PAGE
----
Thursday, December 15, 2011

The New Internet

The SOPA bill is working its way through Congress with little fanfair. Most people have not even heard of it. Yet its implications are similar to those of the recent bill that allows the government to indefinitely detain American citizens without respecting constitutional rights.

We in America have great freedom of information, whether its streaming movies, music, television shows, or reading news, following sports, etc. We all stream information in some way through the internet. For the most part, we have to trust websites to go through legal avenues to bring us this information. It is up to a website to agree to and respect copyrights and trademarks. But with this new bill, there is a new level of power that companies will have to control web content. And this goes beyond protecting their own brand. It can be used to stop small businesses from being able to start their own websites.

How? Well, the language of the law is very vague and open to interpretation. It has been argued that, giving private businesses the power to censor the internet for copyright protection will inevitably lead to them using that power to stifle competitors. If you recall, there was another bill not too long ago that would have allowed ISPs to reduce connection speeds or block access to certain sites at their discretion. It was argued in that instance that such an act would lead ISPs to blocking access to sites that related to their competitors. It would be the equivalent of a GPS made by Toyota that steers you away from car lots that sell Fords. Why should you trust one company to let you have free access to their competitor if they can choose to stop you?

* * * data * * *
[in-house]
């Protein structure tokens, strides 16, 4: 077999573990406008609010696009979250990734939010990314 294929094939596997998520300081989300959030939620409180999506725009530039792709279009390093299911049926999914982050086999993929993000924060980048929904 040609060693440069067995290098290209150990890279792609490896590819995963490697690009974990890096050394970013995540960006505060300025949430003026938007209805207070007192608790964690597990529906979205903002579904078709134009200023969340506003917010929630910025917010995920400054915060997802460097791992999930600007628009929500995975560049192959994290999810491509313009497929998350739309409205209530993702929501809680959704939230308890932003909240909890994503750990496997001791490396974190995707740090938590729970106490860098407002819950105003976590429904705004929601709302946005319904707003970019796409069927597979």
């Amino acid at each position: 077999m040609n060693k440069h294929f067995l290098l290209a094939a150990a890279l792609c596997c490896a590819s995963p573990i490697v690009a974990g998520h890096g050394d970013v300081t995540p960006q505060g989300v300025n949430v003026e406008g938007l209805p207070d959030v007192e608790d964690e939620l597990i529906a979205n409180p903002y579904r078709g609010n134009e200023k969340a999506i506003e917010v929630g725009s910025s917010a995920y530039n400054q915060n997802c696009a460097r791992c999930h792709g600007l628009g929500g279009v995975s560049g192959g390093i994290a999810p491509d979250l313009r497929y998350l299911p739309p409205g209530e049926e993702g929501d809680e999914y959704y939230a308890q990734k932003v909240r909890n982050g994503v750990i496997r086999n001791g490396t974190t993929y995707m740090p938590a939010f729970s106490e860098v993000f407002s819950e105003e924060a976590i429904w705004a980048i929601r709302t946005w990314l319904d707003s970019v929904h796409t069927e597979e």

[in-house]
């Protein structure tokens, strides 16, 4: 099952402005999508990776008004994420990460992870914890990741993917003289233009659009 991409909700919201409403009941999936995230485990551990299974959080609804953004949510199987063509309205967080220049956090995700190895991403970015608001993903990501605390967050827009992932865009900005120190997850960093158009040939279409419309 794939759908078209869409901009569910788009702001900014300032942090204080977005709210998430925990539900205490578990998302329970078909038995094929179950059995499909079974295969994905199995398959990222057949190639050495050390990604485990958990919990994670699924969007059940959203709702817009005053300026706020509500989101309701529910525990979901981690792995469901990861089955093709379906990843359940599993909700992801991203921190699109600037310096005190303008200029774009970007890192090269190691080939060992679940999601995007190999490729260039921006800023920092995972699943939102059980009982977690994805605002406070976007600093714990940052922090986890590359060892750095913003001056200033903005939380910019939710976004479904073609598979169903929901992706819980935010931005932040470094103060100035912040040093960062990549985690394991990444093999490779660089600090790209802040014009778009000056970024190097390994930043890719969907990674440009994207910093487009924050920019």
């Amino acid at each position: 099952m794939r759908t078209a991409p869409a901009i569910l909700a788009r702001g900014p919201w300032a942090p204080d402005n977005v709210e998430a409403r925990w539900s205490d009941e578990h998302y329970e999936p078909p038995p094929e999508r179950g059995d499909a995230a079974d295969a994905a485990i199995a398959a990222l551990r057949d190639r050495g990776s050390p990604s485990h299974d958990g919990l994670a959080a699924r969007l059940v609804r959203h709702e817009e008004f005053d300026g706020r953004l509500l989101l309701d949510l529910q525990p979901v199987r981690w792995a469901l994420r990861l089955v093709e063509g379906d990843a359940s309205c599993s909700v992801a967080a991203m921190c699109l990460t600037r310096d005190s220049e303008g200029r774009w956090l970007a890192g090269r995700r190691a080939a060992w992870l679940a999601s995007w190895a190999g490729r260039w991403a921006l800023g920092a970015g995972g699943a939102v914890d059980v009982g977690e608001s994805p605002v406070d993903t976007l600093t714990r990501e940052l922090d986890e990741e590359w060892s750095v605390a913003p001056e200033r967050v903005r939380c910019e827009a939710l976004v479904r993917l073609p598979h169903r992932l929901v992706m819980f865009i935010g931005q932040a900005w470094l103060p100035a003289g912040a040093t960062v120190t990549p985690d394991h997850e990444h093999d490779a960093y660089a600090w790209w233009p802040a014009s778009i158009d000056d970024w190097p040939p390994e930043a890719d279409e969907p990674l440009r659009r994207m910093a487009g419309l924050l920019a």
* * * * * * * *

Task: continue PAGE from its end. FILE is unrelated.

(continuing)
The concern is the same with SOPA. There is nothing in the bill that would limit the use of this power: no hearings, no justification, no legal oversight, nothing. A company can simply go out there, find a website, and shut it down. It doesn't matter if that website infringed on their trademark or not, they can still target them. Imagine if I wrote a blog post about how much I hate Pepsi. What stops Pepsi from blocking my website? Nothing.

There is already technology devoted to shaping people's online appeal. There are companies that advertise how they can alter how you look online by suppressing negative reviews and bolstering positive ones. If this can be done now, imagine what SOPA could do. Instead of simply suppressing bad reviews, the company can completely censor them.

We in America have freedom of Speech, and until now the Internet has been a safe haven for that. But with things like SOPA being debated in Washington, it may not be a free exchange of ideas for much longer. I don't believe in piracy of copyrighted content, but censoring everyone to stop a few makes no sense, and infringes on our liberties.

1 comment:

s said...

I agree with you on this one. A very dangerous bill to be enacted in a democracy. Most people have never heard of it. Sad.